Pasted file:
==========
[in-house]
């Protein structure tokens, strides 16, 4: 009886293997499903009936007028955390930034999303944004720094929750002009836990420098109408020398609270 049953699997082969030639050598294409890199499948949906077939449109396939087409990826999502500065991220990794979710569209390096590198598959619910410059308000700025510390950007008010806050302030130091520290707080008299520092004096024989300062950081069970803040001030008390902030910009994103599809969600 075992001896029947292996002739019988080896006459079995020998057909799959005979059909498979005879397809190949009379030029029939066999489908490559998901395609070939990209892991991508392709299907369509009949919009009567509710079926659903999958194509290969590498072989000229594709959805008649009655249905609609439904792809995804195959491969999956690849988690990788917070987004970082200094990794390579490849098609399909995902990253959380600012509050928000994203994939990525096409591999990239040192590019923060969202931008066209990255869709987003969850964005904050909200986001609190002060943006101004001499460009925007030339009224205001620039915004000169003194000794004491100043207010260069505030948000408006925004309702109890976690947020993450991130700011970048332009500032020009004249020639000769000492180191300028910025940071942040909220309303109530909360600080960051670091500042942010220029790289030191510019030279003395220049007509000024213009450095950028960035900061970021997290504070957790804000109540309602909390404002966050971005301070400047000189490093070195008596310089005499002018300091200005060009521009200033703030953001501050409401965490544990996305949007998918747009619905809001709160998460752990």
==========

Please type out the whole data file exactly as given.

[in-house]
């Protein structure tokens, strides 16, 4: 009886293997499903009936007028955390930034999303944004720094929750002009836990420098109408020398609270 049953699997082969030639050598294409890199499948949906077939449109396939087409990826999502500065991220990794979710569209390096590198598959619910410059308000700025510390950007008010806050302030130091520290707080008299520092004096024989300062950081069970803040001030008390902030910009994103599809969600 075992001896029947292996002739019988080896006459079995020998057909799959005979059909498979005879397809190949009379030029029939066999489908490559998901395609070939990209892991991508392709299907369509009949919009009567509710079926659903999958194509290969590498072989000229594709959805008649009655249905609609439904792809995804195959491969999956690849988690990788917070987004970082200094990794390579490849098609399909995902990253959380600012509050928000994203994939990525096409591999990239040192590019923060969202931008066209990255869709987003969850964005904050909200986001609190002060943006101004001499460009925007030339009224205001620039915004000169003194000794004491100043207010260069505030948000408006925004309702109890976690947020993450991130700011970048332009500032020009004249020639000769000492180191300028910025940071942040909220309303109530909360600080960051670091500042942010220029790289030191510019030279003395220049007509000024213009450095950028960035900061970021997290504070957790804000109540309602909390404002966050971005301070400047000189490093070195008596310089005499002018300091200005060009521009200033703030953001501050409401965490544990996305949007998918747009619905809001709160998460752990």